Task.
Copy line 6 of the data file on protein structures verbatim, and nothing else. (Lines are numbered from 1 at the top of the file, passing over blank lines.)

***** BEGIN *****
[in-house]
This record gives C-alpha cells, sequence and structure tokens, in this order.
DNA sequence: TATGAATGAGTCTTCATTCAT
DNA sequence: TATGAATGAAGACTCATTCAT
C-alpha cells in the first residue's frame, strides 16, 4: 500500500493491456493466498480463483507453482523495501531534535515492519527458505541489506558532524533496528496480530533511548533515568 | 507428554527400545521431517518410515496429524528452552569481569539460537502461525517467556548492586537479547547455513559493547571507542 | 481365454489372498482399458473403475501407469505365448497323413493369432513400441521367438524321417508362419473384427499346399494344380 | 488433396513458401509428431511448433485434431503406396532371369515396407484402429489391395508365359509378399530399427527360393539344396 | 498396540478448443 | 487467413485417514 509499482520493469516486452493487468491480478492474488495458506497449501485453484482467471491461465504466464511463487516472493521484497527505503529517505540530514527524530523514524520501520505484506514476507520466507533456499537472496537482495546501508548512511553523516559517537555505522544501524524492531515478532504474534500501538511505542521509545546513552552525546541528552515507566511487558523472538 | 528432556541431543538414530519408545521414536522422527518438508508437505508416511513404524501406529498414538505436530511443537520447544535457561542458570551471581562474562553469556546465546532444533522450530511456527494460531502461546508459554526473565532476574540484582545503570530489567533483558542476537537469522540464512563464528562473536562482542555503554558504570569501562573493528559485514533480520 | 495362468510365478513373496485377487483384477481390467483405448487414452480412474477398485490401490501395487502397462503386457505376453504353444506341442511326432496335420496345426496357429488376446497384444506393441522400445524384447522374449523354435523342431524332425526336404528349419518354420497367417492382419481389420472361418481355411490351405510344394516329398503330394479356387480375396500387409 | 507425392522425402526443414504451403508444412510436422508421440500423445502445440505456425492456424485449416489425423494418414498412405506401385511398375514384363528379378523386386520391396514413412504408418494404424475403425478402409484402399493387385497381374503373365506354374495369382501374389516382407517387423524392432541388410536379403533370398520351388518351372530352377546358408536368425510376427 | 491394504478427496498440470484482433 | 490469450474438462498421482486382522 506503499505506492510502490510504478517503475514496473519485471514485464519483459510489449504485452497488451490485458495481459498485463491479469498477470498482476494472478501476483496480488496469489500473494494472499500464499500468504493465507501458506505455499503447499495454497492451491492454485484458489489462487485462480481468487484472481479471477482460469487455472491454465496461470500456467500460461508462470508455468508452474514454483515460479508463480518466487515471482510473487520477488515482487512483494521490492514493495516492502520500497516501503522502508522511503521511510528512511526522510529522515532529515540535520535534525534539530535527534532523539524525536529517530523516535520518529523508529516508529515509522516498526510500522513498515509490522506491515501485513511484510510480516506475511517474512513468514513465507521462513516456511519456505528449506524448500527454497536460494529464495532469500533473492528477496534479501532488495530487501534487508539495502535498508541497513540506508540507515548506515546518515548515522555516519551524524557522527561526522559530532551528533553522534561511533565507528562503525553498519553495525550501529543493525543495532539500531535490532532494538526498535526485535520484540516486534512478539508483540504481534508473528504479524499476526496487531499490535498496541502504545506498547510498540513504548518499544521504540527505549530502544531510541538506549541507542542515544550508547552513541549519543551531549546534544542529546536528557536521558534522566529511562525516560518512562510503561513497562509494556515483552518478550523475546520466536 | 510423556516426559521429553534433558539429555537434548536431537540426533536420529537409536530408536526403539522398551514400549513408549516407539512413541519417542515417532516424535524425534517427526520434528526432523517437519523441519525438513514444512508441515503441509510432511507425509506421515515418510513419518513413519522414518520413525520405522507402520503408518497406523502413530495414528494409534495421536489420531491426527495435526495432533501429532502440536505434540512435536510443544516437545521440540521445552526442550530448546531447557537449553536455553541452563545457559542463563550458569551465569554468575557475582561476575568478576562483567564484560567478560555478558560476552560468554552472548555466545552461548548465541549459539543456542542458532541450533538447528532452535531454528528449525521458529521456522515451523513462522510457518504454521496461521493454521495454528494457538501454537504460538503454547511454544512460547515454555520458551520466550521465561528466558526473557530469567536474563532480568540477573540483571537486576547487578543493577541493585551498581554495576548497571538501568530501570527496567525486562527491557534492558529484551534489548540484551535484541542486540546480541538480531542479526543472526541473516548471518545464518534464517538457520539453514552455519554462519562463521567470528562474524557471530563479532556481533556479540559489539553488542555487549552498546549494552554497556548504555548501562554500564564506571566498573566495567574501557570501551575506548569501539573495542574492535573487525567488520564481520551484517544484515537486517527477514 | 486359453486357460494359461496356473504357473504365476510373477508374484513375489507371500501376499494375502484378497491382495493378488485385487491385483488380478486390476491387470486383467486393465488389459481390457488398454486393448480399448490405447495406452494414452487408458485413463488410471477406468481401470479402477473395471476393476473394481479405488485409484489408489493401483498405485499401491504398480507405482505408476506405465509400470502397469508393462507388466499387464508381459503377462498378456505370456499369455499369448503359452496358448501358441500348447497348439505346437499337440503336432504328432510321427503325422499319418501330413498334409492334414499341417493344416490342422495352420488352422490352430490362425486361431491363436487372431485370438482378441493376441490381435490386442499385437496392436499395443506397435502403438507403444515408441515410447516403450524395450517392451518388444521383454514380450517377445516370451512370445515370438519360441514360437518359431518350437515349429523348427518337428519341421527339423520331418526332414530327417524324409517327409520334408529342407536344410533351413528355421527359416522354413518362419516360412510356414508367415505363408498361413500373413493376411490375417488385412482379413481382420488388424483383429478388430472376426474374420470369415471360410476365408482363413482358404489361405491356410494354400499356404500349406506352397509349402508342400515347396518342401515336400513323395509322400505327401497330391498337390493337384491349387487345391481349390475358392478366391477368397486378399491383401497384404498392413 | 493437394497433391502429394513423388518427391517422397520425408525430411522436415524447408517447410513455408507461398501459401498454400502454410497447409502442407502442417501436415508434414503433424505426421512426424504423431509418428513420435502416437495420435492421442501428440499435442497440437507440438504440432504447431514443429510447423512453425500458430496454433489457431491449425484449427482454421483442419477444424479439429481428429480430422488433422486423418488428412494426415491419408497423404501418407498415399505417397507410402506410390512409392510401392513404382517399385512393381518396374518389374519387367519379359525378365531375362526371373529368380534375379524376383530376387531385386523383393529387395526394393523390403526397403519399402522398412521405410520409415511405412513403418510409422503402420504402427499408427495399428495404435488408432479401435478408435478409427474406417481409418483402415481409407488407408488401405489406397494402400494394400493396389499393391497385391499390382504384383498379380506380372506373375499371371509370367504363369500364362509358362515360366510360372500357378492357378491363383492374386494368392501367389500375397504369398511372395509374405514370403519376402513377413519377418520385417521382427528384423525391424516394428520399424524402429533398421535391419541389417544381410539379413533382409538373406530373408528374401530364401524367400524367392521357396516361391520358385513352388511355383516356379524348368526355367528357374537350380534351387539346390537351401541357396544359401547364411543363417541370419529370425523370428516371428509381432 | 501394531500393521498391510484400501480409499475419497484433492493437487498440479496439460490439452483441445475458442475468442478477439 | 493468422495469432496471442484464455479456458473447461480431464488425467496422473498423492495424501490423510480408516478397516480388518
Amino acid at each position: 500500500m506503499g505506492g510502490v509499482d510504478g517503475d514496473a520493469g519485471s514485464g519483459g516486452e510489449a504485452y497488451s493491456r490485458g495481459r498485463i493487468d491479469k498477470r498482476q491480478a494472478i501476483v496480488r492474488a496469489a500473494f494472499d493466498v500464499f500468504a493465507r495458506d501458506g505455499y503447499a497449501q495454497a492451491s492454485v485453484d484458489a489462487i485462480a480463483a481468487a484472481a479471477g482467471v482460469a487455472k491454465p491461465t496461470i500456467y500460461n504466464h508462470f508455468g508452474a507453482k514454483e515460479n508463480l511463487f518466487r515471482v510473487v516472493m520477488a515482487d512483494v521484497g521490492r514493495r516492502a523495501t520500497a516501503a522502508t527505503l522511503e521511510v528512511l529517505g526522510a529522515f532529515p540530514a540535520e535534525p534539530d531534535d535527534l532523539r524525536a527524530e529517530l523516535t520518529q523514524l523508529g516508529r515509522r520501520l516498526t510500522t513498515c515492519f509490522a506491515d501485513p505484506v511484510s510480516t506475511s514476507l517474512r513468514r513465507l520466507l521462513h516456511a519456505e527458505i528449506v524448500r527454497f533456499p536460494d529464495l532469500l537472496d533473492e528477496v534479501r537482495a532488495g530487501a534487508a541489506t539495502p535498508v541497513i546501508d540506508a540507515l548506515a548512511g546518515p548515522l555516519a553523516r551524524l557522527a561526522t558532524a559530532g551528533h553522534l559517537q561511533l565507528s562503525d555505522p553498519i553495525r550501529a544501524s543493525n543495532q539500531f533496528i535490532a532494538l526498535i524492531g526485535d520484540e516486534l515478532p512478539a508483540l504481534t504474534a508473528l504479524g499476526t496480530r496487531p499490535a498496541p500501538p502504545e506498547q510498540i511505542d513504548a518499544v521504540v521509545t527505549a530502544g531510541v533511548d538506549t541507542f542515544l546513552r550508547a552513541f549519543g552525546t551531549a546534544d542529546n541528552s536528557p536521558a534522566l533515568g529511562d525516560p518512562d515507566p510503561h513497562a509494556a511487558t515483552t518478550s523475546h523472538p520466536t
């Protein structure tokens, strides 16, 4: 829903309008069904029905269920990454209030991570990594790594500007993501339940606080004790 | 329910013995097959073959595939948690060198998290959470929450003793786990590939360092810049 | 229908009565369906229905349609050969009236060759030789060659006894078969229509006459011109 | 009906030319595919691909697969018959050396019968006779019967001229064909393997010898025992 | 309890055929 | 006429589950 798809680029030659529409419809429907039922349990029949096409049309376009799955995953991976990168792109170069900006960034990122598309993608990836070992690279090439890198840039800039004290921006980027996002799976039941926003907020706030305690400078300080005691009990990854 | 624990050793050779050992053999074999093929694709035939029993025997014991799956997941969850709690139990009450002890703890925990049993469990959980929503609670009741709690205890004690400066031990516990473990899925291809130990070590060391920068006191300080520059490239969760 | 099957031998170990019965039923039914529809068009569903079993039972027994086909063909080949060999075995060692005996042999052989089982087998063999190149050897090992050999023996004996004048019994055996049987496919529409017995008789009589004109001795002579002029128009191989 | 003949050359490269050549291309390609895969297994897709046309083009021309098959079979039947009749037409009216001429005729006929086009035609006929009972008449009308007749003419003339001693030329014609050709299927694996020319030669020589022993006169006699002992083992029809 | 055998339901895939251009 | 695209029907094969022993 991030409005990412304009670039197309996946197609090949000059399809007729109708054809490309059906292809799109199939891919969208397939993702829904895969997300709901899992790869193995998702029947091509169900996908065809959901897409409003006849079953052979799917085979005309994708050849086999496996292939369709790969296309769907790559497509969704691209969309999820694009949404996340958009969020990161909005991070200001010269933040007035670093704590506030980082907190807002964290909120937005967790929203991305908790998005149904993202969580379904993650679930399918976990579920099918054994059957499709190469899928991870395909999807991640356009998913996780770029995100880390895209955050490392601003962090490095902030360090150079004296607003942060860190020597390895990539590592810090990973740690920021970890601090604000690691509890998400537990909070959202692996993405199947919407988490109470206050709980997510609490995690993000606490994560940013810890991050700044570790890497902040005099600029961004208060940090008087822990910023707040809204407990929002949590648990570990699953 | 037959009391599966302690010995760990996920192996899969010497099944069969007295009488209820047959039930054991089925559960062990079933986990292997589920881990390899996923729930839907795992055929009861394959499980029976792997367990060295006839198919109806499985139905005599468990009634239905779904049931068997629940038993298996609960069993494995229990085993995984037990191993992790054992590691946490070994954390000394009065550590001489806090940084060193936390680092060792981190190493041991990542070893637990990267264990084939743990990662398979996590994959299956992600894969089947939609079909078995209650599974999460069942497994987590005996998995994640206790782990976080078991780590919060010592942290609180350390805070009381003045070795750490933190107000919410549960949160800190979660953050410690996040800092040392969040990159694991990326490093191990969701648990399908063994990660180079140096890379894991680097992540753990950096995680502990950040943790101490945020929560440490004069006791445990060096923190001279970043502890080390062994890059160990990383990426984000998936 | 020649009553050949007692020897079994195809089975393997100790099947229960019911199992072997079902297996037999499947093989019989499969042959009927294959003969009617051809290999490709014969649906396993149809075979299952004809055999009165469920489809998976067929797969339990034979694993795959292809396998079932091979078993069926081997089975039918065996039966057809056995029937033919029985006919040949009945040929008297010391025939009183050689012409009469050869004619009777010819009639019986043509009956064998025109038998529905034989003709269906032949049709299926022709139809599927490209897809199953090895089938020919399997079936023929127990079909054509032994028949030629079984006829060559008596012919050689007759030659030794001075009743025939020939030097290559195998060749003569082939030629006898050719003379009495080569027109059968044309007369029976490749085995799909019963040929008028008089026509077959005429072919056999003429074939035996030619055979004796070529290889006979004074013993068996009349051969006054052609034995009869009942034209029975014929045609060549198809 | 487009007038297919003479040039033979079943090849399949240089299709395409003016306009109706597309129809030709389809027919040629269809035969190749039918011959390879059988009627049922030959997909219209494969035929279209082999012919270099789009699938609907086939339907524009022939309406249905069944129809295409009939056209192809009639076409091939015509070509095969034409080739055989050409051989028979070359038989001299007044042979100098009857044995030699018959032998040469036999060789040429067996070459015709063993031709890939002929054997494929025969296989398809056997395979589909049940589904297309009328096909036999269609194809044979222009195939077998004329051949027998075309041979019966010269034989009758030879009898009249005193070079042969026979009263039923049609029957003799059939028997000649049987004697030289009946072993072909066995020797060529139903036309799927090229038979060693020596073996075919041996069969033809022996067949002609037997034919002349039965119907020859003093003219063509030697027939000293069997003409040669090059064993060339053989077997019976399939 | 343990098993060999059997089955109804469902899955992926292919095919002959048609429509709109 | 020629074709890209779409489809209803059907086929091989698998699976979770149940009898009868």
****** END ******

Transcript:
Amino acid at each position: 500500500m506503499g505506492g510502490v509499482d510504478g517503475d514496473a520493469g519485471s514485464g519483459g516486452e510489449a504485452y497488451s493491456r490485458g495481459r498485463i493487468d491479469k498477470r498482476q491480478a494472478i501476483v496480488r492474488a496469489a500473494f494472499d493466498v500464499f500468504a493465507r495458506d501458506g505455499y503447499a497449501q495454497a492451491s492454485v485453484d484458489a489462487i485462480a480463483a481468487a484472481a479471477g482467471v482460469a487455472k491454465p491461465t496461470i500456467y500460461n504466464h508462470f508455468g508452474a507453482k514454483e515460479n508463480l511463487f518466487r515471482v510473487v516472493m520477488a515482487d512483494v521484497g521490492r514493495r516492502a523495501t520500497a516501503a522502508t527505503l522511503e521511510v528512511l529517505g526522510a529522515f532529515p540530514a540535520e535534525p534539530d531534535d535527534l532523539r524525536a527524530e529517530l523516535t520518529q523514524l523508529g516508529r515509522r520501520l516498526t510500522t513498515c515492519f509490522a506491515d501485513p505484506v511484510s510480516t506475511s514476507l517474512r513468514r513465507l520466507l521462513h516456511a519456505e527458505i528449506v524448500r527454497f533456499p536460494d529464495l532469500l537472496d533473492e528477496v534479501r537482495a532488495g530487501a534487508a541489506t539495502p535498508v541497513i546501508d540506508a540507515l548506515a548512511g546518515p548515522l555516519a553523516r551524524l557522527a561526522t558532524a559530532g551528533h553522534l559517537q561511533l565507528s562503525d555505522p553498519i553495525r550501529a544501524s543493525n543495532q539500531f533496528i535490532a532494538l526498535i524492531g526485535d520484540e516486534l515478532p512478539a508483540l504481534t504474534a508473528l504479524g499476526t496480530r496487531p499490535a498496541p500501538p502504545e506498547q510498540i511505542d513504548a518499544v521504540v521509545t527505549a530502544g531510541v533511548d538506549t541507542f542515544l546513552r550508547a552513541f549519543g552525546t551531549a546534544d542529546n541528552s536528557p536521558a534522566l533515568g529511562d525516560p518512562d515507566p510503561h513497562a509494556a511487558t515483552t518478550s523475546h523472538p520466536t